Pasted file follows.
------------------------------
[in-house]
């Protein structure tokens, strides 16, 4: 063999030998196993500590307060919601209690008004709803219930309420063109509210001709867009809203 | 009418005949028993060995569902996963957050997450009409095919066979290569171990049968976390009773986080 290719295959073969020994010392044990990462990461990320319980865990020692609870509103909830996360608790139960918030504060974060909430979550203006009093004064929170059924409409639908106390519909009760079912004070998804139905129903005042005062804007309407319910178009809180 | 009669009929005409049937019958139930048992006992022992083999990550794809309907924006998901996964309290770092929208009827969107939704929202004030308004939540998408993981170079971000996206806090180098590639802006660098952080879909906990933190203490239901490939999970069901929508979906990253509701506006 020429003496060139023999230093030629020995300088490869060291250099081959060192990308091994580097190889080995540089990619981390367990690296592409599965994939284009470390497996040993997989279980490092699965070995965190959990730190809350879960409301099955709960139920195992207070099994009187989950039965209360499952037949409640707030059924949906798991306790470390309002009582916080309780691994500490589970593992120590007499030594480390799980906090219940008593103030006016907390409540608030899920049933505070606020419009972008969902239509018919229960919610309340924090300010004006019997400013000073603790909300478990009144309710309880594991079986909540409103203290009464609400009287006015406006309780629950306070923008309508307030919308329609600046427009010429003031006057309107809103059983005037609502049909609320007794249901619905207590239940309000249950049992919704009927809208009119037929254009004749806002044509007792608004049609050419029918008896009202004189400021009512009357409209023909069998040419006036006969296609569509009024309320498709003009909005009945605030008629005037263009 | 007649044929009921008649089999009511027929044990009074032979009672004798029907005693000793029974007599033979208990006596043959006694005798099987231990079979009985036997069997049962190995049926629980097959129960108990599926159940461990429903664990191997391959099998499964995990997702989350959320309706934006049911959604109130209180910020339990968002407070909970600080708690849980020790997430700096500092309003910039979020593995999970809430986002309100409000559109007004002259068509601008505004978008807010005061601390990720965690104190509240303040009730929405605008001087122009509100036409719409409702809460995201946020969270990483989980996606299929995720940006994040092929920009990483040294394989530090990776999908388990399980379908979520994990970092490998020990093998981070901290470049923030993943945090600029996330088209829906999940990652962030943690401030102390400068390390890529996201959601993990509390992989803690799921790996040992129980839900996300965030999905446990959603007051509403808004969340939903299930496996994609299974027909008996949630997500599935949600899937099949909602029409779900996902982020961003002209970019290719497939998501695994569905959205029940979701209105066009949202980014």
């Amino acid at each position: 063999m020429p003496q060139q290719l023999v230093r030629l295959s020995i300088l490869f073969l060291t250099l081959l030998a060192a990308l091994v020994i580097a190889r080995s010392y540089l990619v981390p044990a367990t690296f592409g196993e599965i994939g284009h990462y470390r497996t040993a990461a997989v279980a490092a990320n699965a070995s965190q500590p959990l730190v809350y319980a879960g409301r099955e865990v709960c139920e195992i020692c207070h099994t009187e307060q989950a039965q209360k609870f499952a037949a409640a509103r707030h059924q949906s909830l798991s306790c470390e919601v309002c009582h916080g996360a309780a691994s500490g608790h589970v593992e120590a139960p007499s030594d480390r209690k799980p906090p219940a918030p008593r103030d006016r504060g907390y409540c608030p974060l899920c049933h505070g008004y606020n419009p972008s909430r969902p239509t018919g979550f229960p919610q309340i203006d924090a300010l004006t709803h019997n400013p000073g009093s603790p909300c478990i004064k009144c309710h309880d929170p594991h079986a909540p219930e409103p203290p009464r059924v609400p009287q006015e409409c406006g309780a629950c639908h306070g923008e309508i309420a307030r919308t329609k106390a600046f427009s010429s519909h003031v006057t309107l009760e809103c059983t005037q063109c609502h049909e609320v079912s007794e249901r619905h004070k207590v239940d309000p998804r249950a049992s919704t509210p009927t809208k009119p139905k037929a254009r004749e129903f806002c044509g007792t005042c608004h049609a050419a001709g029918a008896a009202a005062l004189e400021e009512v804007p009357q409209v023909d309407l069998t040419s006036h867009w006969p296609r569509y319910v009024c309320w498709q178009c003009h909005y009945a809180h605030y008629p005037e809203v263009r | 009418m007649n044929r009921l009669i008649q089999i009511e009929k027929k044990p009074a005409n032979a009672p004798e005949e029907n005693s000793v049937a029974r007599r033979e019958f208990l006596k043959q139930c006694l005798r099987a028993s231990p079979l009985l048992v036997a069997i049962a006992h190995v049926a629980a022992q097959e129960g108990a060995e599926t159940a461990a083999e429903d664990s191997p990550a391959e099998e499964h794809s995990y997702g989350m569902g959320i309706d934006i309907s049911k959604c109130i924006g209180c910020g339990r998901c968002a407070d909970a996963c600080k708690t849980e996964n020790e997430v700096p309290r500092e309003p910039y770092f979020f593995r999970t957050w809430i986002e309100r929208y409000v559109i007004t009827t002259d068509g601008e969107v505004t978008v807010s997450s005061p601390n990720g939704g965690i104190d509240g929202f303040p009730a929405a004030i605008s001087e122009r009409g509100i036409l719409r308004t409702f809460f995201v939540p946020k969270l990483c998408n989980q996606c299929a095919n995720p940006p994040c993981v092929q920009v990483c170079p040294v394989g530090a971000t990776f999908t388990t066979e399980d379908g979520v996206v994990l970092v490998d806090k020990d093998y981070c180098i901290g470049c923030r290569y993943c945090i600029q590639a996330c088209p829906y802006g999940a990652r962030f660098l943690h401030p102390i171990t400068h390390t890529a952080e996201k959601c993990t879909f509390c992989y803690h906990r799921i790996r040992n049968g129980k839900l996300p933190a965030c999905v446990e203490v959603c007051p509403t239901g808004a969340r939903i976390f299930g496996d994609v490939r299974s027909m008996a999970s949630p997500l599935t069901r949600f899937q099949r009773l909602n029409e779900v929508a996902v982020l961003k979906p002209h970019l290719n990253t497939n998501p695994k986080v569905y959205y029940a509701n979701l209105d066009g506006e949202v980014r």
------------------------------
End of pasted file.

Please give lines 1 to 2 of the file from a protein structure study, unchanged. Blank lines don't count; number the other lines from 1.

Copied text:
[in-house]
């Protein structure tokens, strides 16, 4: 063999030998196993500590307060919601209690008004709803219930309420063109509210001709867009809203 | 009418005949028993060995569902996963957050997450009409095919066979290569171990049968976390009773986080 290719295959073969020994010392044990990462990461990320319980865990020692609870509103909830996360608790139960918030504060974060909430979550203006009093004064929170059924409409639908106390519909009760079912004070998804139905129903005042005062804007309407319910178009809180 | 009669009929005409049937019958139930048992006992022992083999990550794809309907924006998901996964309290770092929208009827969107939704929202004030308004939540998408993981170079971000996206806090180098590639802006660098952080879909906990933190203490239901490939999970069901929508979906990253509701506006 020429003496060139023999230093030629020995300088490869060291250099081959060192990308091994580097190889080995540089990619981390367990690296592409599965994939284009470390497996040993997989279980490092699965070995965190959990730190809350879960409301099955709960139920195992207070099994009187989950039965209360499952037949409640707030059924949906798991306790470390309002009582916080309780691994500490589970593992120590007499030594480390799980906090219940008593103030006016907390409540608030899920049933505070606020419009972008969902239509018919229960919610309340924090300010004006019997400013000073603790909300478990009144309710309880594991079986909540409103203290009464609400009287006015406006309780629950306070923008309508307030919308329609600046427009010429003031006057309107809103059983005037609502049909609320007794249901619905207590239940309000249950049992919704009927809208009119037929254009004749806002044509007792608004049609050419029918008896009202004189400021009512009357409209023909069998040419006036006969296609569509009024309320498709003009909005009945605030008629005037263009 | 007649044929009921008649089999009511027929044990009074032979009672004798029907005693000793029974007599033979208990006596043959006694005798099987231990079979009985036997069997049962190995049926629980097959129960108990599926159940461990429903664990191997391959099998499964995990997702989350959320309706934006049911959604109130209180910020339990968002407070909970600080708690849980020790997430700096500092309003910039979020593995999970809430986002309100409000559109007004002259068509601008505004978008807010005061601390990720965690104190509240303040009730929405605008001087122009509100036409719409409702809460995201946020969270990483989980996606299929995720940006994040092929920009990483040294394989530090990776999908388990399980379908979520994990970092490998020990093998981070901290470049923030993943945090600029996330088209829906999940990652962030943690401030102390400068390390890529996201959601993990509390992989803690799921790996040992129980839900996300965030999905446990959603007051509403808004969340939903299930496996994609299974027909008996949630997500599935949600899937099949909602029409779900996902982020961003002209970019290719497939998501695994569905959205029940979701209105066009949202980014």